'Antibiotics don’t cure colds': Calls for prescription crackdown
Originally published on The Sydney Morning Herald
Many Australians have a stack of paper prescriptions stuffed in a drawer or at the bottom of a cupboard – either leftover repeats or scripts that haven't been filled but are yet to expire.
Now a leading expert on drug resistance has suggested that in numerous cases, prescriptions for antibiotics should not be offered on repeat, nor handed over with a lengthy, 12-month expiry.
It comes after evidence tens of thousands of patients could be hoarding their scripts and using them months later to treat an unrelated illness. In other cases, patients are receiving repeats for antibiotics when it is not medically required.
Professor Karin Thursky, director of the National Centre for Antimicrobial Stewardship, said a review of longstanding drug prescriptions at a Melbourne aged-care facility unearthed a resident who had been on antibiotics for more than a decade.
“[She] had been on doxycycline for over 10 years because she had happened to have a chest infection in the setting of owning a parrot in the past, and it was never stopped,” Professor Thursky said.
Unnecessary prescribing of antibiotics is of growing and grave concern because of the phenomenon of drug resistance, which threatens to render our current range of antibiotics useless.
Without antibiotics, the world is at risk of returning to the dark-ages of medicine, where even minor cuts could be life-threatening and many common medical procedures, such as cancer treatment, joint-replacement and caesarean sections, could become too dangerous to undertake.
It is estimated that without decisive action, by 2050, antimicrobial resistance will become the world’s biggest cause of death, killing 10 million people a year.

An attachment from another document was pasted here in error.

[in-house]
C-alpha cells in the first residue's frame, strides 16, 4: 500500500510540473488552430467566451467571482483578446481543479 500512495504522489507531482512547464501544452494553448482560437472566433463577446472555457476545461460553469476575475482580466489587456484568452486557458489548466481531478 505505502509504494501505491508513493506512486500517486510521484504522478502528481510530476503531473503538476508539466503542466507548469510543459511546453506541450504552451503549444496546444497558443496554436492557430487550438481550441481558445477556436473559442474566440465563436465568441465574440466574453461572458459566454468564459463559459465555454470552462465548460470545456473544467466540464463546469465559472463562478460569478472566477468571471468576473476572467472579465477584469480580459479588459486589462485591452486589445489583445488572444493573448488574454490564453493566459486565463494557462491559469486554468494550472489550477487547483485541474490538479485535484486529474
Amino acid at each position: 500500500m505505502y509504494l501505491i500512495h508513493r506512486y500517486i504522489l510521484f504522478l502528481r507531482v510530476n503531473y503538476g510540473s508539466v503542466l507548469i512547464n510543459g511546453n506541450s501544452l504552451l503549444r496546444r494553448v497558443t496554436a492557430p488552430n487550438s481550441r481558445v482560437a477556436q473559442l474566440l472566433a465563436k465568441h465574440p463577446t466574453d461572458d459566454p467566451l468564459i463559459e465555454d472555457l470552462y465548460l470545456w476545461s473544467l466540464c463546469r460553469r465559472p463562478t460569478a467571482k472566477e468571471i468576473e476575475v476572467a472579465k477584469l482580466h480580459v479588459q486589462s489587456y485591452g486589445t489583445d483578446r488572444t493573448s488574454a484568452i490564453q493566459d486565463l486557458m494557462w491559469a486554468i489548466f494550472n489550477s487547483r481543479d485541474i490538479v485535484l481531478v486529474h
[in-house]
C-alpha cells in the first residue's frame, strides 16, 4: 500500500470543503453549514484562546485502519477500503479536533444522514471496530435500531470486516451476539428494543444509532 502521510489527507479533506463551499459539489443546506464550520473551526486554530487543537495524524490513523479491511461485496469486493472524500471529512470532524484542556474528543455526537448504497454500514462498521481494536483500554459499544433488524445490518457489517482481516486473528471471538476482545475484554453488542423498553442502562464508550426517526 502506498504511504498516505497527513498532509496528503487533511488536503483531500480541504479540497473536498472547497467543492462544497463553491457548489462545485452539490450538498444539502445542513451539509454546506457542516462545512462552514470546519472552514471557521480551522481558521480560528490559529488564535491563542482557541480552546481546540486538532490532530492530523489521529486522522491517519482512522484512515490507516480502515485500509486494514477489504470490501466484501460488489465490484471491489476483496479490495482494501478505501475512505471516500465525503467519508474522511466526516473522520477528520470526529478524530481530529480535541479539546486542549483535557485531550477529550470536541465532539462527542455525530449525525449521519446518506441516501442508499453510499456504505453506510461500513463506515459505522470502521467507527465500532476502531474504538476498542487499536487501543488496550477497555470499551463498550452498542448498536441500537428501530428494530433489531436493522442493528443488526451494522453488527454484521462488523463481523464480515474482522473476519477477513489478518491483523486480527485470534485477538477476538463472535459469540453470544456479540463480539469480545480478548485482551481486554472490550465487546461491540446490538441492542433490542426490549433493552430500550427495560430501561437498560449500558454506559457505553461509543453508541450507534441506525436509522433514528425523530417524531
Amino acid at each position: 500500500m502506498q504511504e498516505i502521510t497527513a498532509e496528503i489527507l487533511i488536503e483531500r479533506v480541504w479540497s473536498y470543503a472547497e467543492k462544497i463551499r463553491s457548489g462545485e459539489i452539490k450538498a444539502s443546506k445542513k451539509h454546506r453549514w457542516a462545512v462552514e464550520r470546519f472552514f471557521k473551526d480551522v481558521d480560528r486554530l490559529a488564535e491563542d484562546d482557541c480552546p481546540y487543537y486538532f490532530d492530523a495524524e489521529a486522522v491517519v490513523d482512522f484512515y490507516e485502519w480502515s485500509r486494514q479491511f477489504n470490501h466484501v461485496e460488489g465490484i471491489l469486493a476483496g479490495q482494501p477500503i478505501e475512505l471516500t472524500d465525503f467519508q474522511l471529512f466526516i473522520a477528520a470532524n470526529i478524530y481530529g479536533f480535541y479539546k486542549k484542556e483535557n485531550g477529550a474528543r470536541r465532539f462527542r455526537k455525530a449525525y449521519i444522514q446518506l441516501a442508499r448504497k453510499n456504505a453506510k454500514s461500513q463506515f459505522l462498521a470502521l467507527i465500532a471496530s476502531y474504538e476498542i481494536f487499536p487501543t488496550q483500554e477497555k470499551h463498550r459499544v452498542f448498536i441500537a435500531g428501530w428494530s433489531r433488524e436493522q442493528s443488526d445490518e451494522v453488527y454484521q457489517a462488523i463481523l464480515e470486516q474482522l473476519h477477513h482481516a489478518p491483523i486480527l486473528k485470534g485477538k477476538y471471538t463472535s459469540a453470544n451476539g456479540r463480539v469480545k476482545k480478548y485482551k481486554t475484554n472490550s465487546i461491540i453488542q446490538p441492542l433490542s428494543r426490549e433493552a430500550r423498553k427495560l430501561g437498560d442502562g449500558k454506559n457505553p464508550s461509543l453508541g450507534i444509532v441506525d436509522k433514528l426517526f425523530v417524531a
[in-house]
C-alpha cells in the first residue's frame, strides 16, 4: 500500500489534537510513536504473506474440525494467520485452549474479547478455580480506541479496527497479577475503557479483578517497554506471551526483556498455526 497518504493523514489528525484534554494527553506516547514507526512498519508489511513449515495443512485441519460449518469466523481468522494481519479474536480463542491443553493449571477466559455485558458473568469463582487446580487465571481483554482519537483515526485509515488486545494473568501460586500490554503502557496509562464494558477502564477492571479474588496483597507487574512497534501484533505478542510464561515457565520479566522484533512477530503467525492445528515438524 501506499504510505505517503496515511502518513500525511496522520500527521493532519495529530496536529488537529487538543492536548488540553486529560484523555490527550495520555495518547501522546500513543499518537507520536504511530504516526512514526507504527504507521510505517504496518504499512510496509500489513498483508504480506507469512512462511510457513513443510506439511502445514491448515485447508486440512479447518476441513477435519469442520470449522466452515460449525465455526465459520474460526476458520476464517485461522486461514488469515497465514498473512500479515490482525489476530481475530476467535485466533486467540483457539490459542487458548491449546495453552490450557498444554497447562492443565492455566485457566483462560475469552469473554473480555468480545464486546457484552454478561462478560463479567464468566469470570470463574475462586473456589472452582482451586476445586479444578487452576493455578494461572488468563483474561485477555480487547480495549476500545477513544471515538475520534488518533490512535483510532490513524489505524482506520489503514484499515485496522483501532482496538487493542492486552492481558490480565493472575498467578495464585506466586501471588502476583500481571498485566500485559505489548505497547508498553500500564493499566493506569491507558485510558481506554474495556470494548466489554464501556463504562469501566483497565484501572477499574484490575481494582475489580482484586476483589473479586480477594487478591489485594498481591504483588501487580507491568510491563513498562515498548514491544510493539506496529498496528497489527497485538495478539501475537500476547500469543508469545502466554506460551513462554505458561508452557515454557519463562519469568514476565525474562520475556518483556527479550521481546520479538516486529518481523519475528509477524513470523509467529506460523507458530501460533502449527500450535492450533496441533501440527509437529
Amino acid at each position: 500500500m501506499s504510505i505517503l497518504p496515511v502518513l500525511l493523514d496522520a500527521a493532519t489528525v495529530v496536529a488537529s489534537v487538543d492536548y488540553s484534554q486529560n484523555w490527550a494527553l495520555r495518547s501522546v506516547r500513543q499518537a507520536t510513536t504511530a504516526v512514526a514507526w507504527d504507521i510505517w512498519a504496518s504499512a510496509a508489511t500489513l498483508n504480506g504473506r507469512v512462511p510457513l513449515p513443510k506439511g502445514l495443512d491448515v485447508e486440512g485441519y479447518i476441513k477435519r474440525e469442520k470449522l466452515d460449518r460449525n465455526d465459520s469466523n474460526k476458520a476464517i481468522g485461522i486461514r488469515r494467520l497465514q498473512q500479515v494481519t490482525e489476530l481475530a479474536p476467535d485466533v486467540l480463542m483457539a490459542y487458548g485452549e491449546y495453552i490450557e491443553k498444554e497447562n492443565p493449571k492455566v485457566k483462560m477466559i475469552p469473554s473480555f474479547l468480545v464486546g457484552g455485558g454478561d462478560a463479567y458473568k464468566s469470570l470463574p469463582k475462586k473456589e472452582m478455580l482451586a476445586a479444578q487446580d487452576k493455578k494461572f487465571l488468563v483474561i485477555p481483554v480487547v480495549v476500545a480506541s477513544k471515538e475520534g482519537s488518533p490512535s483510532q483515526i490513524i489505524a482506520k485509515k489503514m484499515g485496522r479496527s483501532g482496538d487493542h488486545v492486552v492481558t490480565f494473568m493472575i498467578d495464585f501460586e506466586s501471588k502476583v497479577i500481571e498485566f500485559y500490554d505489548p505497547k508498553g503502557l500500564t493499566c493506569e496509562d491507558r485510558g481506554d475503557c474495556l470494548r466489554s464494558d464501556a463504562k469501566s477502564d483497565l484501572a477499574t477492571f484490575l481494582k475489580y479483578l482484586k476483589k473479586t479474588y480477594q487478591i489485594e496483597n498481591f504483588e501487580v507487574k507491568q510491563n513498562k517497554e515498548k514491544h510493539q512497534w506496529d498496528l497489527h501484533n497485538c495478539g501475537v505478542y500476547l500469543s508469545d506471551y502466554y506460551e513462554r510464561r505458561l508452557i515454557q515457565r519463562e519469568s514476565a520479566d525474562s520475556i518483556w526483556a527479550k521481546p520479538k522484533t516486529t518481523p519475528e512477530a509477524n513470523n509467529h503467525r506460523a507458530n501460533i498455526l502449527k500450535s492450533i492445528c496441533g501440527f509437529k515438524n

And deaths linked to drug resistance are already occurring, said Professor Thursky.
Speaking at the Victorian Healthcare Association conference recently, she recalled a case where a young woman with a genealogical cancer developed a drug-resistant yeast infection, which spread to her blood and delayed her chemotherapy and radiotherapy.
“In the end she ended up going to palliative care.”
One of the key problems continually highlighted by experts is that the public does not understand the seriousness of the threat and people continue to demand that their doctors prescribe them antibiotics for all types of ailments that don’t need them.
“We need people to understand that antibiotics don’t cure colds … and we need people to know that they must not hoard drugs or the scripts,” said Victorian Healthcare Association chief executive Tom Symondson.
“People think ‘I’ll hang on to those drugs because they will help me in six months’, but they are actually doing something that is very unhelpful.”
The national drug utilisation sub-committee has recommended that health officials consider removing prescription repeats for oral antibiotics and also reduce the expiry of these prescriptions to less than 12 months (with suggested alternatives anywhere between two weeks and three months).
It came after the committee found 19 per cent of prescriptions for the popular antibiotic amoxycillin were supplied more than 60 days after the original prescription was written.
The Royal Australian College of General Practitioners supports the idea of new date limits on prescriptions to prevent patients from taking an unnecessary second antibiotics course or using them later to treat unrelated ailments.
But the college's president Dr Bastian Seidel said the emphasis needed to be placed on public education and funding GPs to spend more time to explain to patients how they should use the medicines prescribed to them.
It’s a view shared by Professor Thursky.
“I don’t think our health system always allows for that focus on spending time with the patient, because there is a discussion that needs to be had [along the lines of] ‘I don’t think you need antibiotics, but these are the things you can do’,” she said.